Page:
ORCID

https://orcid.org/0000-0002-7606-5498

Date of Award

Spring 4-30-2019

Author's School

School of Engineering & Applied Science

Author's Department

Mechanical Engineering & Materials Science

Degree Name

Master of Science (MS)

Degree Type

Thesis

Abstract

Venous thromboembolism (VTE) is a vascular disease in which a blood clot forms inside of a vein, most often deep in the legs, groin, or arm. Two types of VTE exist, deep vein thrombosis (DVT) and pulmonary embolism (PE). DVT occurs when a clot in a deep vein forms, risking embolism and causing swelling as the clot obstructs blood flow. An embolism occurs when a part or all the thrombus breaks off and travels in the circulation, getting lodged in the lungs. A pulmonary embolism is a very serious medical condition and can be fatal if not treated immediately. Current guidelines for treatment recommend oral administration of blood thinners, but in cases where alternative measures are needed, intervention with catheter directed thrombolysis (CDT) is commonly attempted. Methods for catheter directed thrombolysis vary greatly, but a regular feature is the option for mechanical agitation. The most commonly seen mechanic for mechanical agitation involves an expanding mesh geometry that is expanded either behind or within the thrombus. The issue with mesh geometries lies in the delicate cell lining of the vessel. Any injury to the vessel lining can cause the recurrence of a VTE as a post treatment complication. Mesh geometries risk breakage, and the expanding radial size can risk contact with the vessel lining. To overcome this disadvantage, we present a novel design for mechanical agitation in catheter directed thrombolysis. In this novel method, a rail mounted fin geometry that is constrained to the centerline is advanced and retracted through a sample thrombus to break up the thrombus and restore flow through the vessel. To this end to study this geometry performance, three performance objectives were outlined. The objectives were peak penetration force, average forward movement force, and average mass of sample removed. 3D printed geometries varying in two angles were tested on porcine thrombus samples for the three objectives. Results suggest that the angle of pitch relative to the front face of the geometry, is very impactful on penetration and forward movement.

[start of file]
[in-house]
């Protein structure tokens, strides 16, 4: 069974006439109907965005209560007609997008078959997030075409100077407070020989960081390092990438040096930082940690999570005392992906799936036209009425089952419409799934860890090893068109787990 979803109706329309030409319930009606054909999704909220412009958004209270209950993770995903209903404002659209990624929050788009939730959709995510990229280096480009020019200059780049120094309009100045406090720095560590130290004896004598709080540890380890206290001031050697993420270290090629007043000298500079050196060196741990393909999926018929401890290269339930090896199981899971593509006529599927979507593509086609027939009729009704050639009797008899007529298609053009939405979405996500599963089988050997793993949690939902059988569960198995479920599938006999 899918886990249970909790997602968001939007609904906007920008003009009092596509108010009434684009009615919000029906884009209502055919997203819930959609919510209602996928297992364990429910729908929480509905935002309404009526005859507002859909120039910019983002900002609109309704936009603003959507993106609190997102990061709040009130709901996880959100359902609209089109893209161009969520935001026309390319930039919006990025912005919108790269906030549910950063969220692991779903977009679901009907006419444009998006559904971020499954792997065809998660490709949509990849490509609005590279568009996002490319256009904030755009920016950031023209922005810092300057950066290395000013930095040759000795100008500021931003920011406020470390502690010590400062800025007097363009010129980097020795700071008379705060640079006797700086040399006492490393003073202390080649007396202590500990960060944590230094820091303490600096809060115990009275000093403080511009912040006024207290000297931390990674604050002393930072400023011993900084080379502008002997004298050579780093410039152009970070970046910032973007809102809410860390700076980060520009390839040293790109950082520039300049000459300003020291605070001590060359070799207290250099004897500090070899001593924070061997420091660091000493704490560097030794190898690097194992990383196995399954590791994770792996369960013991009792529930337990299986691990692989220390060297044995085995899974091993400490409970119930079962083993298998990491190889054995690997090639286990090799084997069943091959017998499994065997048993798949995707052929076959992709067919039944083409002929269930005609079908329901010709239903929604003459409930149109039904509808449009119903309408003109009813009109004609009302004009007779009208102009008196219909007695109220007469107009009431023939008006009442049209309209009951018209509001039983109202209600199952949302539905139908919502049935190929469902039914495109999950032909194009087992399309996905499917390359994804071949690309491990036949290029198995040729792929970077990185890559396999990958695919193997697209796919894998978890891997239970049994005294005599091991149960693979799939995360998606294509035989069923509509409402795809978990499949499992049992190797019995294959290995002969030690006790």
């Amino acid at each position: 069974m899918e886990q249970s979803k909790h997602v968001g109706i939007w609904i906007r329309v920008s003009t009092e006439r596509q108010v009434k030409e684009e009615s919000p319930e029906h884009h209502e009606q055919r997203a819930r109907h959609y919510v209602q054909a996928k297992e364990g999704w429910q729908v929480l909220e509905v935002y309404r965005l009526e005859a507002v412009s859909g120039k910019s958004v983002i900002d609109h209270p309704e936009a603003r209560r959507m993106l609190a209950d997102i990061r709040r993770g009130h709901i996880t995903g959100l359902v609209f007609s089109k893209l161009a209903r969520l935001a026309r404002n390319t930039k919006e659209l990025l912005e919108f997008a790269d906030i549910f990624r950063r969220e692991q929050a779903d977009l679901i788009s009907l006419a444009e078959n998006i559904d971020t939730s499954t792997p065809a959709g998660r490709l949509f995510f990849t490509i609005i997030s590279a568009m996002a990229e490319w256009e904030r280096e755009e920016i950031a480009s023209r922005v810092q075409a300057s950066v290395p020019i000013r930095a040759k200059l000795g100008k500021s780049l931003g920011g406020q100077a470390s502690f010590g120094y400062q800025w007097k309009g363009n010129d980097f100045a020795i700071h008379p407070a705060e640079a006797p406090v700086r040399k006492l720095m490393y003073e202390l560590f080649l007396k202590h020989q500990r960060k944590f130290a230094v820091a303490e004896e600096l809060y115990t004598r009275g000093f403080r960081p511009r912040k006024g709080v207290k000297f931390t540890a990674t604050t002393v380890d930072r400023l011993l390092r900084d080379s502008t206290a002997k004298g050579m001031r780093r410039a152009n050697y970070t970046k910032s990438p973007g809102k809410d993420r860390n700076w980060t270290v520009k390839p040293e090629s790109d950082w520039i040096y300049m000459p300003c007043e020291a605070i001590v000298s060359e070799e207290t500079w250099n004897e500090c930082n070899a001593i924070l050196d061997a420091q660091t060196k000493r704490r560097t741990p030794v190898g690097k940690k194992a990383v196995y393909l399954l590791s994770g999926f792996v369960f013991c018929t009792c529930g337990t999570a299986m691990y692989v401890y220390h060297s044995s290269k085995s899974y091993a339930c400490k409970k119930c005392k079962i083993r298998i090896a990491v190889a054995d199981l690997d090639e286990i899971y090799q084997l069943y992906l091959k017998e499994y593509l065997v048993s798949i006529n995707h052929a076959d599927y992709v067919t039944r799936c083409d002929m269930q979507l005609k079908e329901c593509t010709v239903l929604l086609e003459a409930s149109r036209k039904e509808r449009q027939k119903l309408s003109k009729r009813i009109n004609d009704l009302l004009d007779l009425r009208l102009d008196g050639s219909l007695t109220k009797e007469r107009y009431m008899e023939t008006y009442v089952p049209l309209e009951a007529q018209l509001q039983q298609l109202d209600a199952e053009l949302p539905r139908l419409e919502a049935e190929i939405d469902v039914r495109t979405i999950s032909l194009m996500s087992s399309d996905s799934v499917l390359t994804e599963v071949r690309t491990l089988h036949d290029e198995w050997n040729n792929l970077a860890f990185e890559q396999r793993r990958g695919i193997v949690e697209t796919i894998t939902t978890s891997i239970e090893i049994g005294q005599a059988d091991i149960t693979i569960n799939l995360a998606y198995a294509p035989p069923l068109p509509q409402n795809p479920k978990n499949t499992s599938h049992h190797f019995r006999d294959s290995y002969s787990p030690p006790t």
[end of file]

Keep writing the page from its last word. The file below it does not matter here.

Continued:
Language

English (en)

Chair

Guy Genin, Mohamed Zayed

Committee Members

Guy Genin Mohamed Zayed Jessica Wagenseil

Comments

Permanent URL: https://doi.org/10.7936/jfb9-dt74

Share

COinS